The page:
The most impressive aspect of the Parrot Disco is the FPV virtual reality headset. I had a chance to use the headset with both the Disco and the Bebop 2 while someone else was piloting the drones. The views through the glasses were astounding although I did get a little nauseous at times, which is common with virtual reality headset. The Disco comes packaged with both the Skycontroller 2 remote control and the virtual reality headset. At $1,299, it is pricey for a winged drone, but the controller and headset make it a better value. The Parrot sells for around $550.

My experience in the Coachella Valley with Parrot provided me the opportunity to learn to fly a winged drone and experience the immersive FPV technology. The eal highlight for me, however, was having the chance to speak with other techies interested in drones and the impact they think drones will have on our world. Like all new technologies there are pros and cons.

The French company Parrot got its start in 1994 when it specialized in voice recognition technologies for the auto industry. With a strong presence in Detroit (its American headquarters were in Southfield), the company focused on products related to car telephony like noise reduction and Bluetooth hands free car kits. Parrot's co-founder Henri Seydoux tells the story that he was frustrated that so many kids were stuck indoors playing video games. In an effort to replicate the gaming experience outdoors, Seydoux came up with the idea of personal consumer drones. In January 2010 at the Consumer Electronics Show, Parrot introduced the AR.Drone flying hardware piloted over Wi-Fi with a smartphone. Over the next six years, the company would continue to improve upon its drone technology, which includes mini-drones that fly, race and jump.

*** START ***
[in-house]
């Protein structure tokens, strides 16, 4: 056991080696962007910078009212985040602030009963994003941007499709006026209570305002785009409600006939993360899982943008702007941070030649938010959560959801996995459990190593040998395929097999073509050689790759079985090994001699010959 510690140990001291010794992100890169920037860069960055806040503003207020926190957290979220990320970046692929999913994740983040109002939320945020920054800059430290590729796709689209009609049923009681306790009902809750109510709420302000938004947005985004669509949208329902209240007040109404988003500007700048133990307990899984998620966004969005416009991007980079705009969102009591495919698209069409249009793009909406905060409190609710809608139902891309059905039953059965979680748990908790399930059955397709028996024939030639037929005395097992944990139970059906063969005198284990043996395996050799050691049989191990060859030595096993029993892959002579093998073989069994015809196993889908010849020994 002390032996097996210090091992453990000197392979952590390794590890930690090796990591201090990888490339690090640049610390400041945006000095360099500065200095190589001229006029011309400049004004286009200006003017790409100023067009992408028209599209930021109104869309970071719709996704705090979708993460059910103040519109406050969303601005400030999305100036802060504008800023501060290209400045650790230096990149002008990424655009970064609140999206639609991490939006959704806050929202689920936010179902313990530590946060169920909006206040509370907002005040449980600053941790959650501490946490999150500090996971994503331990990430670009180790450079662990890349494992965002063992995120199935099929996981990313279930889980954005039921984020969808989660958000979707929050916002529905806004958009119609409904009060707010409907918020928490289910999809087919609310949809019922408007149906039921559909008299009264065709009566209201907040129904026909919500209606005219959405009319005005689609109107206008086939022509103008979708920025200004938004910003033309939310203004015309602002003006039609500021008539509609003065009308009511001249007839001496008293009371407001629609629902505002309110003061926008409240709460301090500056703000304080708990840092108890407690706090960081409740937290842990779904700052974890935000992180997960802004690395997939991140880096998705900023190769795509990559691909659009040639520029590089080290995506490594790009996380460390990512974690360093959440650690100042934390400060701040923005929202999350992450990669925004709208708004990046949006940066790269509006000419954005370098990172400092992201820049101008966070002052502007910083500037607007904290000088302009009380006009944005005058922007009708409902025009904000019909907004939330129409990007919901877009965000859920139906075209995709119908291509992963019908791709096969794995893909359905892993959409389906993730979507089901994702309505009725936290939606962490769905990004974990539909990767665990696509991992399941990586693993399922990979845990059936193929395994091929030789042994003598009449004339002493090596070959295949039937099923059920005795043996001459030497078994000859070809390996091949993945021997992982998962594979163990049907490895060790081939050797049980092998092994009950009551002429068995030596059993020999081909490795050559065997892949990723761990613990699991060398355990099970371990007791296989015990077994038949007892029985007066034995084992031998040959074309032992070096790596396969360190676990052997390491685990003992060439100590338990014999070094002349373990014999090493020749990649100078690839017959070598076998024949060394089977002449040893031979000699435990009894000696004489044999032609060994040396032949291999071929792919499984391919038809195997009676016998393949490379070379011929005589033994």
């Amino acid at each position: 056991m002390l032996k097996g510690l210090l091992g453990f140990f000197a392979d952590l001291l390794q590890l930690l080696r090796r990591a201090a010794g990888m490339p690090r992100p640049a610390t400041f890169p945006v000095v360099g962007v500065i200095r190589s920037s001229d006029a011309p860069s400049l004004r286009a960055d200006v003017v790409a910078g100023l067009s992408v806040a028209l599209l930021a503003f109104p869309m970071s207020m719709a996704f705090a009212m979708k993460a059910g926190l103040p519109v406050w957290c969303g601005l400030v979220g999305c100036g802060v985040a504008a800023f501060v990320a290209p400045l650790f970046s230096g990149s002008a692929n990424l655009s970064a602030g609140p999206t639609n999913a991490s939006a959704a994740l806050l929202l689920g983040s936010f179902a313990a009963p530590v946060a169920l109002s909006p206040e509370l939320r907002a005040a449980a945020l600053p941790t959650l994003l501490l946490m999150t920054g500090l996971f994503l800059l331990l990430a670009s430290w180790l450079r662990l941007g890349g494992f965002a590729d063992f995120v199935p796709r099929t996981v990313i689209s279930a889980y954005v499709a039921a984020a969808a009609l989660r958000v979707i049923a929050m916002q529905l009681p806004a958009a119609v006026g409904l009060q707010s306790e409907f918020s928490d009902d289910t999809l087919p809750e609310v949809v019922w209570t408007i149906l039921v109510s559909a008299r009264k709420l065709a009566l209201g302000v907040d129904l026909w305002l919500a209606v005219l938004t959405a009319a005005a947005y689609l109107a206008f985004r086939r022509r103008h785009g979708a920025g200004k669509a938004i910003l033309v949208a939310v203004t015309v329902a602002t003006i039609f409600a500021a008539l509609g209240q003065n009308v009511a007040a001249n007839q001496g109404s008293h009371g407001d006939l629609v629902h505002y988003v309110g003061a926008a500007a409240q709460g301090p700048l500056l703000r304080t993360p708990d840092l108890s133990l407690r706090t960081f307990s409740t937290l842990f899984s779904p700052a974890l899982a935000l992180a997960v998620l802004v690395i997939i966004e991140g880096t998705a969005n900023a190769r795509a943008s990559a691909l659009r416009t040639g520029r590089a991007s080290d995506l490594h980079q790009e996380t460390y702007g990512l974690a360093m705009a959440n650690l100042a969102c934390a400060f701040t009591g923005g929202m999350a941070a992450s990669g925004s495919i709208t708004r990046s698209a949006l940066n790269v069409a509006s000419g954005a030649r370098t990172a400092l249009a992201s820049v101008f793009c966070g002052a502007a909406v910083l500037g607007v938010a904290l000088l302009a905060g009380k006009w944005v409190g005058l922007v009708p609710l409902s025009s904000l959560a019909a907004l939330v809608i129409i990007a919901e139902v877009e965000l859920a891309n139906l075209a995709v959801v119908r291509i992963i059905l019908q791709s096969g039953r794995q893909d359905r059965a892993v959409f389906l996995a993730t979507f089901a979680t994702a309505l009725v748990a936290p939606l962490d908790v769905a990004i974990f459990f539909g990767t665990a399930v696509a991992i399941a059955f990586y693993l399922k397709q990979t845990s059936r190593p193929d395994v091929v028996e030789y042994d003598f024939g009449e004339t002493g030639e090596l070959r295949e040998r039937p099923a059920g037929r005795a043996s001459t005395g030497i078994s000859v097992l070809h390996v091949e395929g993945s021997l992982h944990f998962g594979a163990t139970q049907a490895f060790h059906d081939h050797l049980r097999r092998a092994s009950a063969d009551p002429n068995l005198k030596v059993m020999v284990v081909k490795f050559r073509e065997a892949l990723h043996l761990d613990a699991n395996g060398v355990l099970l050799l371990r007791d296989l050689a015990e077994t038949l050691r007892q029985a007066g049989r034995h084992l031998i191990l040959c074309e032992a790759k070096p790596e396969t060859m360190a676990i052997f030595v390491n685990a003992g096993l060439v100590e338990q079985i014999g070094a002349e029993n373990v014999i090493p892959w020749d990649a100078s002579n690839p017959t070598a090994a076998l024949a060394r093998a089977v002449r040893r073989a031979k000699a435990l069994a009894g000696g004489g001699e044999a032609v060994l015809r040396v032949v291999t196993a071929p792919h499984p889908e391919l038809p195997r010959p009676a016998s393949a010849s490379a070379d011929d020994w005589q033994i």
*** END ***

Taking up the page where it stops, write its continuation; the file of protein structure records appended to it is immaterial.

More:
There remain significant questions about the future of drone use in our country. Anytime you fly a device in the skies over people and buildings and near other flying crafts, there are risks. Legislation, however, has quickly been enacted to protect our privacy and to ensure our safety. Drones aren't just for taking aerial videography of sporting events and outdoor weddings -- there are many ways that drones can be useful to society. An organization called Drones for Good explores future life saving possibilities with drones. One of its recent developments is the Ambulance-Drone, a high speed drone network that delivers emergency supplies to any location within minutes. Drones will also be used to locate missing people, surveying real estate, help farmers observe their fields, check on the status of bridges, and monitor the safety of beaches. The military has been using drones for a long time and we are only just discovering the uses for personal drones.

The same way our society adapted to automobiles, airplanes, computers and cell phones, we will adapt to flying drones in our airspace. In our digital world, drones are the future. There are certainly dangers involved, but the positives outweigh the risks.